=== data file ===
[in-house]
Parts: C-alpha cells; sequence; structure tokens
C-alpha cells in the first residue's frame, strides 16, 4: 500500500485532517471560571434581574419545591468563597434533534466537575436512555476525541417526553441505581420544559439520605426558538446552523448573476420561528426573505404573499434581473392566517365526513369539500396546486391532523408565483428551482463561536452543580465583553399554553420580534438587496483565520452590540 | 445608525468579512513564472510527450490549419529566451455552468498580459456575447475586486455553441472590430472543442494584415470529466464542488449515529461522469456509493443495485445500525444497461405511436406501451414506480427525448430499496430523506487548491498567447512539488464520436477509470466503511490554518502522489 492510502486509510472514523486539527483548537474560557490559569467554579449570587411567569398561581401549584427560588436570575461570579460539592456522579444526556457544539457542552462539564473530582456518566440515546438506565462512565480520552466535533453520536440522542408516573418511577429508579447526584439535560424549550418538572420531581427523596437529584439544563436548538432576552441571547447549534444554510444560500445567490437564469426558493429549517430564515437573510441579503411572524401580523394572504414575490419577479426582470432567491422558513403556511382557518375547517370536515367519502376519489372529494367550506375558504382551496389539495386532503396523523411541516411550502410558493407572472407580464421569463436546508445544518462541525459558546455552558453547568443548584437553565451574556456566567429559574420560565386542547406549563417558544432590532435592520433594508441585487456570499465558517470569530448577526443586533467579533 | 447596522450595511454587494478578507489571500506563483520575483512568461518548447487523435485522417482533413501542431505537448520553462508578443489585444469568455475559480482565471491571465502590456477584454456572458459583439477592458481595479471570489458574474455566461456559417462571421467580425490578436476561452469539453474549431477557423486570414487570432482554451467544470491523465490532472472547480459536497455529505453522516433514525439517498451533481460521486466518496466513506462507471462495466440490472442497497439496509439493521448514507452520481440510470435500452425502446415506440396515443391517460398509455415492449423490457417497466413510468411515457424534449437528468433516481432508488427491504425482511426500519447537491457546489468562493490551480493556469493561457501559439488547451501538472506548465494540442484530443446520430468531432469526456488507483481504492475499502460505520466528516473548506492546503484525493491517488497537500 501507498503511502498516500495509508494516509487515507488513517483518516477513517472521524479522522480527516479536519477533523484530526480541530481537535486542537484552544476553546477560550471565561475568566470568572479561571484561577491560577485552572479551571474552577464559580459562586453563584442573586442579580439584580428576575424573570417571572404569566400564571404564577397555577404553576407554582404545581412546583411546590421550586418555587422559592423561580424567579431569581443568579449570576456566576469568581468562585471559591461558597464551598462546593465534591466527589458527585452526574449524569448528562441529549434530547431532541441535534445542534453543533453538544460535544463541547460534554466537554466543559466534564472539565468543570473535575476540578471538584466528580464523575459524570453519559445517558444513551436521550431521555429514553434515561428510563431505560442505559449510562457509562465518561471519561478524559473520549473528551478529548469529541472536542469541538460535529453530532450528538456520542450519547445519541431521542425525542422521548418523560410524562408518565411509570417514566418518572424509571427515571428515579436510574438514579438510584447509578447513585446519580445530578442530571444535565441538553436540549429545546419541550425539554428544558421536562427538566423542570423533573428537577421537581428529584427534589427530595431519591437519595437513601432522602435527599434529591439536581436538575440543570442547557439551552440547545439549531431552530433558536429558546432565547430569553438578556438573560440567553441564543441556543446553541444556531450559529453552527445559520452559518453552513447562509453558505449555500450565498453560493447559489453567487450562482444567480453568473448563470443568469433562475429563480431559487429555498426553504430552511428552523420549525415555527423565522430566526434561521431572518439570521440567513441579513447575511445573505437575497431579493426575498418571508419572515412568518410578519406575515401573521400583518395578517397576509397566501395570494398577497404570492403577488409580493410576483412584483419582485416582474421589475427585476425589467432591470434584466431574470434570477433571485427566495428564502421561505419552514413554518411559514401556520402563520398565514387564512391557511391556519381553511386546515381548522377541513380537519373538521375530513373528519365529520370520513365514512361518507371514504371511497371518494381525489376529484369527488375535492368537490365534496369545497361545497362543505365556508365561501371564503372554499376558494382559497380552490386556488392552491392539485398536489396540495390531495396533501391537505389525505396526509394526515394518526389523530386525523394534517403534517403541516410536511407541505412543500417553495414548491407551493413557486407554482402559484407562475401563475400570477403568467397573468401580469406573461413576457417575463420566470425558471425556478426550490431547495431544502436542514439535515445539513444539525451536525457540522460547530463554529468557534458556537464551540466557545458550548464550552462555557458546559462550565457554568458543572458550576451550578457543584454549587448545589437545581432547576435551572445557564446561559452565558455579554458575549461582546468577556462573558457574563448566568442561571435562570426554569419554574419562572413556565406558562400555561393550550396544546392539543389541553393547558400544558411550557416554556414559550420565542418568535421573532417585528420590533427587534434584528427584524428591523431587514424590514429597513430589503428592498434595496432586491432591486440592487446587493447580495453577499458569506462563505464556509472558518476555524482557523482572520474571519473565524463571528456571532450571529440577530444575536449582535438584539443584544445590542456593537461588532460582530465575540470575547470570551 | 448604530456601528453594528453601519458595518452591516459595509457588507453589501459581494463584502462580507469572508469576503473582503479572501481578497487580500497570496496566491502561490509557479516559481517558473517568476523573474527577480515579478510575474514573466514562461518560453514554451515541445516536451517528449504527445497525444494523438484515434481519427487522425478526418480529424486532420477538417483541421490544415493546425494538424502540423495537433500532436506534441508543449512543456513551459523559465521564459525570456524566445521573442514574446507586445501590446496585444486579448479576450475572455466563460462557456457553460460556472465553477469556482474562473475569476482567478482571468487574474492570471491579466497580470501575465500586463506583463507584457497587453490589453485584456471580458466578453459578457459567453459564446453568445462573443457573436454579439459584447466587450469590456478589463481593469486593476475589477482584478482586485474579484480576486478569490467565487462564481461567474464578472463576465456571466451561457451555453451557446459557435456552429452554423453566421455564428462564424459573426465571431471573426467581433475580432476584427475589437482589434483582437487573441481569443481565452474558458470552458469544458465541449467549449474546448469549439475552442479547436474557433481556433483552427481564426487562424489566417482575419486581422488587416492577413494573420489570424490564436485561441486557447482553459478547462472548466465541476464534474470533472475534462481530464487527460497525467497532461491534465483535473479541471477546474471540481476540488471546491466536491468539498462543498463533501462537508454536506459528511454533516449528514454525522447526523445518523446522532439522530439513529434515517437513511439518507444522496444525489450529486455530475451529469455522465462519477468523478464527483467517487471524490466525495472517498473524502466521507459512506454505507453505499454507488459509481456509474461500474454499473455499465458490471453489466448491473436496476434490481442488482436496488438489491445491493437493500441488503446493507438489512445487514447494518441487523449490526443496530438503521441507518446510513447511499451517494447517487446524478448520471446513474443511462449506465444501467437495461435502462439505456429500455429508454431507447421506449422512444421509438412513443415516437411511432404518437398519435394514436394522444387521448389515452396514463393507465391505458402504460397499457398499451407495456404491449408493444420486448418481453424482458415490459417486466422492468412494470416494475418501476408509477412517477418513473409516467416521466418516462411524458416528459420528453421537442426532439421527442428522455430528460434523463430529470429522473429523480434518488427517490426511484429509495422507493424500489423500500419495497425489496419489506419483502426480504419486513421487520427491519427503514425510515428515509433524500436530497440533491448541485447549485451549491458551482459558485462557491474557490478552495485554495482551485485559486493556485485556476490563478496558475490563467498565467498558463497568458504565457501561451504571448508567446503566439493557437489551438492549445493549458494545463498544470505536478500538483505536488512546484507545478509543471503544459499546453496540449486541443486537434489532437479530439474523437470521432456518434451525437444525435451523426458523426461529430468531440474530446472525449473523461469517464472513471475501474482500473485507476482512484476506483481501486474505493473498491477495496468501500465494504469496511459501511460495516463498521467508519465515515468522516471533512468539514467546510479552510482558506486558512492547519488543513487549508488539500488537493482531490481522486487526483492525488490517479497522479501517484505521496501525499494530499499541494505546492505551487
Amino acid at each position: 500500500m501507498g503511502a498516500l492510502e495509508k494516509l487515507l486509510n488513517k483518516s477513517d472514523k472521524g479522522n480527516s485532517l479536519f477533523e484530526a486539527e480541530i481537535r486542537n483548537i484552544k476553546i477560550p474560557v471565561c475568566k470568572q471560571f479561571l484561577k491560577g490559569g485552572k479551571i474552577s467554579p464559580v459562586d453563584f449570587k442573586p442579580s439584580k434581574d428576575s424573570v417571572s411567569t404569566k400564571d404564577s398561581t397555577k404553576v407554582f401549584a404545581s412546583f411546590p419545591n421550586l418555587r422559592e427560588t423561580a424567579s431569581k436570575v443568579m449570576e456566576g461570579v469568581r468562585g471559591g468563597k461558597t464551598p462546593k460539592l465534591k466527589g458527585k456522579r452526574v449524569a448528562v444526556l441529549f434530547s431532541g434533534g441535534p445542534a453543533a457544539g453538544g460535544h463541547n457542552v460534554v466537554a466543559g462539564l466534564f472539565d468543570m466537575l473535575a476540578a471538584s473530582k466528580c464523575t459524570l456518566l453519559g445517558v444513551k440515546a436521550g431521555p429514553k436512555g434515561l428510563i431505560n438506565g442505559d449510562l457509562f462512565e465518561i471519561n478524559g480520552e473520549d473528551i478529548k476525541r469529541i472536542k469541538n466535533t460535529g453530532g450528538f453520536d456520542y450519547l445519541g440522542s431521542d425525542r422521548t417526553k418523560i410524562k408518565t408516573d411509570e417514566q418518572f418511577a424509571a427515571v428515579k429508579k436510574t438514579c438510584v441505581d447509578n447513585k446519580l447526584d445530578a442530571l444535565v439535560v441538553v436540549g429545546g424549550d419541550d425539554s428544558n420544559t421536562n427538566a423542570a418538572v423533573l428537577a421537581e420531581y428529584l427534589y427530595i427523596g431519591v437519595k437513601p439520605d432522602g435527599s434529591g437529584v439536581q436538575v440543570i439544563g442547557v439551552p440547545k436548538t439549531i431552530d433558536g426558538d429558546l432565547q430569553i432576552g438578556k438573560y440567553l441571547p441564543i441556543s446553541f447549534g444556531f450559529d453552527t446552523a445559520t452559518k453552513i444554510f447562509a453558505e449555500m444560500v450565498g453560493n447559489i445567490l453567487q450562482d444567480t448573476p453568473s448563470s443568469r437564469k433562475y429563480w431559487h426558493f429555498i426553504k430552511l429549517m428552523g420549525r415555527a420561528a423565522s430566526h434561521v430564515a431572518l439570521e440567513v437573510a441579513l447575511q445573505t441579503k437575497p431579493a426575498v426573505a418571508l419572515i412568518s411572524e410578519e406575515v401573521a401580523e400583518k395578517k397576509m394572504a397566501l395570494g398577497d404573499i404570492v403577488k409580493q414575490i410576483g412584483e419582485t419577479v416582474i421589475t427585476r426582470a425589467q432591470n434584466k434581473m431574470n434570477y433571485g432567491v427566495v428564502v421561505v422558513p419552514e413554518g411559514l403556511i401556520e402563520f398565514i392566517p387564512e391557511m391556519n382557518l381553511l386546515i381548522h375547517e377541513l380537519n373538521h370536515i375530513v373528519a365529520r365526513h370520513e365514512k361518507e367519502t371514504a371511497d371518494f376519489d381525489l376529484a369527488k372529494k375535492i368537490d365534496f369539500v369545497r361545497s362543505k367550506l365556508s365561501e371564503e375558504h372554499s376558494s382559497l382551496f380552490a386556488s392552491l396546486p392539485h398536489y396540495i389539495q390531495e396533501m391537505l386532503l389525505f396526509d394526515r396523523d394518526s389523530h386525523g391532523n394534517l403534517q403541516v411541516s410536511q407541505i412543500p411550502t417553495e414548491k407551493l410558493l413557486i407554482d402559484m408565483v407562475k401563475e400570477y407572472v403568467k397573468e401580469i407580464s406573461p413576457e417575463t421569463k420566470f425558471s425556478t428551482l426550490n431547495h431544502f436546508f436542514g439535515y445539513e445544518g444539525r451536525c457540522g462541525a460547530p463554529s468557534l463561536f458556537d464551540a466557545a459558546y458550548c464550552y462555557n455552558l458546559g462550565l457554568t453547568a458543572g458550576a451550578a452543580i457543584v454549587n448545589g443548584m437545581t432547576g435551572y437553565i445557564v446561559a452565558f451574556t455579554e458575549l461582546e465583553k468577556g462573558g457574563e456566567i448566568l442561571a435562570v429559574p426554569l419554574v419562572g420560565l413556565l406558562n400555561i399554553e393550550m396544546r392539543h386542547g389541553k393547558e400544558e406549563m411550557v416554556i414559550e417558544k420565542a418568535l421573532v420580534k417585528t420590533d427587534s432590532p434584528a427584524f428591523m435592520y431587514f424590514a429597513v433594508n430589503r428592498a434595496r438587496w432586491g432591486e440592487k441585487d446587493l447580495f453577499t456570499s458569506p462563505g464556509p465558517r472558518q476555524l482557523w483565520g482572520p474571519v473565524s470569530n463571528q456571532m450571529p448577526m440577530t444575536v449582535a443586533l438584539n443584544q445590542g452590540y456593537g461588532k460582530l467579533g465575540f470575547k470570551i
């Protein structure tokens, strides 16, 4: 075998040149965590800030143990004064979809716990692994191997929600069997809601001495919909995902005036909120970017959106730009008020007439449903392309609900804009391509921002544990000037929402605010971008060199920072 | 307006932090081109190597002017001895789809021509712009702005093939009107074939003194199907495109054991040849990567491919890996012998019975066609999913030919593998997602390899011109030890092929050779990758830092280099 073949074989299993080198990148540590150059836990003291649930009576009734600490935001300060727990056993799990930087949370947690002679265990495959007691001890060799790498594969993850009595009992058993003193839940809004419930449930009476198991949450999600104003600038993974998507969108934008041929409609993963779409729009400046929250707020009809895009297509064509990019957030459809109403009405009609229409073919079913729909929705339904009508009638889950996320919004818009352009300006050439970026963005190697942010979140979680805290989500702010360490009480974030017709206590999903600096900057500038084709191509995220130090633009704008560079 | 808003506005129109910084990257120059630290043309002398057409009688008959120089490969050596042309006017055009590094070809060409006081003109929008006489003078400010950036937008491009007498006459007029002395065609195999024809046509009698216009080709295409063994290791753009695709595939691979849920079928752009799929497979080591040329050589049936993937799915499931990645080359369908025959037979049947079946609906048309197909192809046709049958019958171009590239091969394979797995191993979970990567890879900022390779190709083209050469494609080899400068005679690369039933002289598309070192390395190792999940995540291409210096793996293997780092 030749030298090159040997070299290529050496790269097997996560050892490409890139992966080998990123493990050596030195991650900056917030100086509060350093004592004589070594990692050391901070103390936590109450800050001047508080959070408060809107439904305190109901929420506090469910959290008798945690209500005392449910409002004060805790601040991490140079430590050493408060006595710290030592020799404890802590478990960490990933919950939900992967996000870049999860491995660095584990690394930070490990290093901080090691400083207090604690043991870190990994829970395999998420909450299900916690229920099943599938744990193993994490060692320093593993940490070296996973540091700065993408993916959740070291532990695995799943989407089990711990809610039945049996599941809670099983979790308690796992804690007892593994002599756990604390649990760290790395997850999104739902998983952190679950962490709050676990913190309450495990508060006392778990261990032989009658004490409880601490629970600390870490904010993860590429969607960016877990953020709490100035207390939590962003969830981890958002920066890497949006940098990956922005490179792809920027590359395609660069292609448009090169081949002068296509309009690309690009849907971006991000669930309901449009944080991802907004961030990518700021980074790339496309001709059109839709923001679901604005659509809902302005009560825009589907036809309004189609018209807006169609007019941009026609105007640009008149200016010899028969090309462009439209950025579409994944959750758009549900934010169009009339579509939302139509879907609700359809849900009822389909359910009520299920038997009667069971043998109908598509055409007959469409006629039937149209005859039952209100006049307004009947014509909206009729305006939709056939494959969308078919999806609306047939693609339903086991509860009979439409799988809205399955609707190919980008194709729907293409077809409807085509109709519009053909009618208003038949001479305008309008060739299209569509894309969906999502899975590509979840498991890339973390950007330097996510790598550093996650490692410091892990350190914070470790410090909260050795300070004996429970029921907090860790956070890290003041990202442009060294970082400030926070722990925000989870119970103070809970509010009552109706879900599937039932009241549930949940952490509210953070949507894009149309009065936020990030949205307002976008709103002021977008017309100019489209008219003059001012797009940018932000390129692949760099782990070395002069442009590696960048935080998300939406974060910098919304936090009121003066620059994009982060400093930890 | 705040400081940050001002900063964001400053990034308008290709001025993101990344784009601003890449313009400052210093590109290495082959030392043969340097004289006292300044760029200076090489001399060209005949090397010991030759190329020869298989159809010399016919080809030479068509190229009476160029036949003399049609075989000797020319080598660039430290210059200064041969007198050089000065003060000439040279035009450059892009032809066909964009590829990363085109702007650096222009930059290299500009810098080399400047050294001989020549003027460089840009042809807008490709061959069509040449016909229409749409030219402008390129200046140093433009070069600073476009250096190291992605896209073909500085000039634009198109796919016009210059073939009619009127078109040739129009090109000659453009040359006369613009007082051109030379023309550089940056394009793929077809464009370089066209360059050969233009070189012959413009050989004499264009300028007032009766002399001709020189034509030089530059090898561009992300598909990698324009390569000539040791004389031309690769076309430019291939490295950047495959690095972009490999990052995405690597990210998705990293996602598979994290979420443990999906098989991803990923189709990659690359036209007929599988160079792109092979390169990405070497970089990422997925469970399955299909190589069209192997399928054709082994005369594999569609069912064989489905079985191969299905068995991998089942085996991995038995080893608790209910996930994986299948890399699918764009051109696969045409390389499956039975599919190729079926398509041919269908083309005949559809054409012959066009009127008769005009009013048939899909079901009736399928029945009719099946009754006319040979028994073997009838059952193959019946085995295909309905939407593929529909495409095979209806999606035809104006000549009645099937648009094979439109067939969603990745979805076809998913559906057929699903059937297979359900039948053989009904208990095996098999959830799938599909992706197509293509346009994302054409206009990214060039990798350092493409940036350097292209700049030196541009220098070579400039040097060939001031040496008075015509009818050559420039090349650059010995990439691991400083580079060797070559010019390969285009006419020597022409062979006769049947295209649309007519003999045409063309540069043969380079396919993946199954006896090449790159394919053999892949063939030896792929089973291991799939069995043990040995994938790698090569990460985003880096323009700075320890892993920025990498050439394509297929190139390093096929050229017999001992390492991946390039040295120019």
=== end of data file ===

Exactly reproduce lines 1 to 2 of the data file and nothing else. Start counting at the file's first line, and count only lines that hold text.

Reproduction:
[in-house]
Parts: C-alpha cells; sequence; structure tokens